“The European-American history of the Hudson is just a moment in the great sweep of geological and native time in the Hudson Valley....If European explorers laid claim to the lands of the New World by the act of naming, then we must recognize the prior claim of native peoples inherent in [the indigenous name for the river] “Muhheakantuck” and examine the disposition of that claim by the Europeans.” *
Two real-time aerial views of the Hudson River, one shot while flying north and the other while flying south, are continuously projected one after the other onto a low, floating screen in the exhibition space. The original color in the film is replaced with a strong magenta hue, denaturalizing the image. A voice recounts the brief but disas-
trous forty-year period when the Leni-Lenape, the indigenous inhabitants of the lower Hudson River Valley, came into contact with the corporate entity of the Dutch West India Company.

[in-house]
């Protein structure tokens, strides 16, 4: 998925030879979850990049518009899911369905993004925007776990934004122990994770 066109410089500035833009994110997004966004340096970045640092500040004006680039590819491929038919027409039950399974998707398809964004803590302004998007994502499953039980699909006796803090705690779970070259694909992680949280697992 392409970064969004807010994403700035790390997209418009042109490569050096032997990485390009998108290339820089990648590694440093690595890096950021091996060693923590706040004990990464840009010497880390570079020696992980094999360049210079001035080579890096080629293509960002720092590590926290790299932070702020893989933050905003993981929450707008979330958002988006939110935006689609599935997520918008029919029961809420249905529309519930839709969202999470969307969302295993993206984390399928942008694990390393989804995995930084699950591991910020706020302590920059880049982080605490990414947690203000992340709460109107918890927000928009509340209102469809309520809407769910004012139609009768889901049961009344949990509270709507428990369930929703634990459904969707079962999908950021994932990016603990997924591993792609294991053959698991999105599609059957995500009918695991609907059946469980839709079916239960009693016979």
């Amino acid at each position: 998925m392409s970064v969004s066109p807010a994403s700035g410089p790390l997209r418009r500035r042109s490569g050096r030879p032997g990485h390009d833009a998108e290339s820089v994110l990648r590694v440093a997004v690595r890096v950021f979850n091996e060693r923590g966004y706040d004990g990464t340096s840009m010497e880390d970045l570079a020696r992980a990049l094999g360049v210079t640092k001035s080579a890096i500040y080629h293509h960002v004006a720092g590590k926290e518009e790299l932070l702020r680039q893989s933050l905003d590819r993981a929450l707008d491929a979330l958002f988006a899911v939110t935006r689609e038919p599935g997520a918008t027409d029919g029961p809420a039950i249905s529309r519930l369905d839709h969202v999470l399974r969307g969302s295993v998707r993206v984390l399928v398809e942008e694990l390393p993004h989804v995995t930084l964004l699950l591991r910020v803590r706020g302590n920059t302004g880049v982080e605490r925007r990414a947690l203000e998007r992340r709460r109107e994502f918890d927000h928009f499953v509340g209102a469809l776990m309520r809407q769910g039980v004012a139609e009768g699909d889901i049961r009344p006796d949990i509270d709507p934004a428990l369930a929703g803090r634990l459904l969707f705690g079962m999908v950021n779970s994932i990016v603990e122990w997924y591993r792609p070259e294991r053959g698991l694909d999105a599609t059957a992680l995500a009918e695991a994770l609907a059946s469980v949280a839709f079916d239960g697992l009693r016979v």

The Lenape called the river Muhheakantuck, translatable as "the river that flows in two directions." Are the practices of history and cartography adequate to describe such a river and its valley, and to describe it as space and place? "Muhheakan-
tuck–Everything Has a Name" juxtaposes these two related modes of represent-
ation—historical narrative and geographic mapping—and problematizes both.
* Stanne, Stephen, et al. The Hudson: An Illustrated Guide to the Living River. New Brunswick: Rutgers University Press, 1996, p. 91.